5. Don’t forget to have fun. Just like the winter solstice, the darkness of a work party will eventually pass, so there’s no reason to dwell on it. If you’re determined to enjoy the party, ignore Scrooges like me! If you’re dreading it, there are plenty of opportunities for commiseration. For example, Alison Green of Ask a Manager has written several excellent holiday party-themed posts, including some ground rules for office gift-giving. You can’t go wrong abiding by her advice (or perusing her compilations of tales of work parties gone wrong). So, however you and your department choose to celebrate, don’t let it dampen your holiday cheer or sour a well-deserved winter break.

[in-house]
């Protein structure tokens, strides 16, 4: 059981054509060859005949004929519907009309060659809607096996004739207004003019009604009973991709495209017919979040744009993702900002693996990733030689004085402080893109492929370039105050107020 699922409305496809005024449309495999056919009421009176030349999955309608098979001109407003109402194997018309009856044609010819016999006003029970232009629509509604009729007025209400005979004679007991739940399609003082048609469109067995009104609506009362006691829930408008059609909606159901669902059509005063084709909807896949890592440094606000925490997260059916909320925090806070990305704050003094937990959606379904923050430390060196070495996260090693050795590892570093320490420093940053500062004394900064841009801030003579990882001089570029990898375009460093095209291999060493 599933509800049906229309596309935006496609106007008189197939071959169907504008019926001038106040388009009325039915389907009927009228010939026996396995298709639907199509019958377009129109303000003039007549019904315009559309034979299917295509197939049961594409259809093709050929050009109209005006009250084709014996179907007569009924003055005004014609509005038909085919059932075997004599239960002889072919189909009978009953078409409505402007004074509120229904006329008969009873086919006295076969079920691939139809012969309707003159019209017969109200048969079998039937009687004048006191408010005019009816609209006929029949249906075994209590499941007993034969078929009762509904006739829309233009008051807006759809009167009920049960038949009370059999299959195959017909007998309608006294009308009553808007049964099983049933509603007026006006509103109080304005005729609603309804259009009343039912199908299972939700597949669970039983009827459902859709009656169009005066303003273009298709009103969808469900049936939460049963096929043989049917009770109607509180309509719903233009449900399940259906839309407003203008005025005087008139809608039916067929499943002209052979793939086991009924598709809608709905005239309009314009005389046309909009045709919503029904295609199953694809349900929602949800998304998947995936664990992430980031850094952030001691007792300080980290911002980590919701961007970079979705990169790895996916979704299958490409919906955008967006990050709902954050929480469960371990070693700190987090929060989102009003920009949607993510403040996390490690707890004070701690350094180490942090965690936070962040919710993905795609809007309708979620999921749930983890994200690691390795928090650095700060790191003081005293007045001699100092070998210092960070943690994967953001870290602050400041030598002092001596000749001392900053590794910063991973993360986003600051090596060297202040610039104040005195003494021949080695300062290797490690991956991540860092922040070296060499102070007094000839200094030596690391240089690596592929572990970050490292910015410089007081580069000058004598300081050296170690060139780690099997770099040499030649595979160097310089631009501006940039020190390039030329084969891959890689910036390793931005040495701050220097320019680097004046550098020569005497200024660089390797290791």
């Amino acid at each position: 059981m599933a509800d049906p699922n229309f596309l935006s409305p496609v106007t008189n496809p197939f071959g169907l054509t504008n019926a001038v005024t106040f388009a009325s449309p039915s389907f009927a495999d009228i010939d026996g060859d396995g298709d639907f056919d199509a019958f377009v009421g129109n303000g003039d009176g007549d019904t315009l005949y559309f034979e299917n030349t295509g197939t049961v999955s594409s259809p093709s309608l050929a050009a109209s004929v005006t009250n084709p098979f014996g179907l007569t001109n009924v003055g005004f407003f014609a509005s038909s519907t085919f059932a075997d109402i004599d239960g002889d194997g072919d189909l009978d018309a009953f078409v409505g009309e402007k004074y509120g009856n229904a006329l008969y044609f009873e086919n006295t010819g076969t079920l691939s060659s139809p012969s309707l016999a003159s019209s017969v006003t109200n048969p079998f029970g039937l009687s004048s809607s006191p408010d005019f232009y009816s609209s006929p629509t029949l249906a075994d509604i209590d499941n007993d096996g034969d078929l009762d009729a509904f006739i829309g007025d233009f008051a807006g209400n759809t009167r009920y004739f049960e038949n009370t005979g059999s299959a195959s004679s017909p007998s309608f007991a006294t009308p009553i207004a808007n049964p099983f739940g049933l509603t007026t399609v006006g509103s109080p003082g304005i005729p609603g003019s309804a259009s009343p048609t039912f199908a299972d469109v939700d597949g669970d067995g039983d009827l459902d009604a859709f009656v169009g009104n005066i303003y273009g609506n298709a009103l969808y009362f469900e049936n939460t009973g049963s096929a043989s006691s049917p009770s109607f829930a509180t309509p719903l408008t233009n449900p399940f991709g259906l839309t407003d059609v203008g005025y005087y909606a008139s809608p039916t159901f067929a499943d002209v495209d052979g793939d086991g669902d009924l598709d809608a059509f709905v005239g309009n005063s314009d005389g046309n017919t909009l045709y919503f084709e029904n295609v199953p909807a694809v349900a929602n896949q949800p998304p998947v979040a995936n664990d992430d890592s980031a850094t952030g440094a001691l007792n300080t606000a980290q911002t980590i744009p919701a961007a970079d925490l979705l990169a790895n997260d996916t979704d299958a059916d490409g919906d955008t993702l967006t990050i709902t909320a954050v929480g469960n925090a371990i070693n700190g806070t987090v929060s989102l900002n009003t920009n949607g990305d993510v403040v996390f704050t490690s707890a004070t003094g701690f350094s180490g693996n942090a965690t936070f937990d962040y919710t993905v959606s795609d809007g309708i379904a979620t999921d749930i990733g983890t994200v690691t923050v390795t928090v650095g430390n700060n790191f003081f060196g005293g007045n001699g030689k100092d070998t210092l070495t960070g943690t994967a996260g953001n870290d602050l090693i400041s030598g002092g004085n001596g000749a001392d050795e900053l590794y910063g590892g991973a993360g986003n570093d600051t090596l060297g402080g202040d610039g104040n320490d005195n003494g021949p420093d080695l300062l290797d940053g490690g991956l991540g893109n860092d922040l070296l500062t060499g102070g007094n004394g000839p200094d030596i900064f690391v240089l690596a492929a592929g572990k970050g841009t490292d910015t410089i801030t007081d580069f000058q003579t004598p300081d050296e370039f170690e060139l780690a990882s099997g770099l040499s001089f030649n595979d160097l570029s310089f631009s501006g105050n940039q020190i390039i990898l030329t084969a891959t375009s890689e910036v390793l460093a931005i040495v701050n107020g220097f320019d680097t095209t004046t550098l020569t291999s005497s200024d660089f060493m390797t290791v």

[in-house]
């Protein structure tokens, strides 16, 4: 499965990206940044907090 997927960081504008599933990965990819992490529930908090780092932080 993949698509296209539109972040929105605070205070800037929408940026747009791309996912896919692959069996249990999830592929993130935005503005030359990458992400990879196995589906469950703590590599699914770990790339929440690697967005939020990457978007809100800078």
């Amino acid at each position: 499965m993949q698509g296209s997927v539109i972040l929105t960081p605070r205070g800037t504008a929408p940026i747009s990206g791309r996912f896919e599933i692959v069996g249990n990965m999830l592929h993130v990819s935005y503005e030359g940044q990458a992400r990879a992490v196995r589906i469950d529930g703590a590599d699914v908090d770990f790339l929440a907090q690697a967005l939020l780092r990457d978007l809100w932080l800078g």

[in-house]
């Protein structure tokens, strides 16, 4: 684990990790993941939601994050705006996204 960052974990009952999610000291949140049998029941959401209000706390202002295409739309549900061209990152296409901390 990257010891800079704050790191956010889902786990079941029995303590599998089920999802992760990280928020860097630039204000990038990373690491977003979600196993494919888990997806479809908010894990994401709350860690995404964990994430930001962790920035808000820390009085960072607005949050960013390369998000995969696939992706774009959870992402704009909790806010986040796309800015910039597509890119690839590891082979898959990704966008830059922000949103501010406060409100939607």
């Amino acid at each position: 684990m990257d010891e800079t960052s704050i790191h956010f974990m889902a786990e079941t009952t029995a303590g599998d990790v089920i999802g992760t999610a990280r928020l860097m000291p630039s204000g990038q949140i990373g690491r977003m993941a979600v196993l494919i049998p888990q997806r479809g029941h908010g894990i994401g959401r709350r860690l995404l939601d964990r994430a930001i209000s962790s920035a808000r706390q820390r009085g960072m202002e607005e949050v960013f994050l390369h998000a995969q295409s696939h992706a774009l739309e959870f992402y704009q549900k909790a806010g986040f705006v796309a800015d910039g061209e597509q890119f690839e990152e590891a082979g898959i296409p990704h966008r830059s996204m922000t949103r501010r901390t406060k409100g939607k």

What are your strategies for getting through your department’s December gathering? Are you the office party animal or pooper? Let us know in the comments! Office holiday horror stories are of special interest to the author.

[Image by Flickr user Kent Kanouse and used under a Creative Commons license.]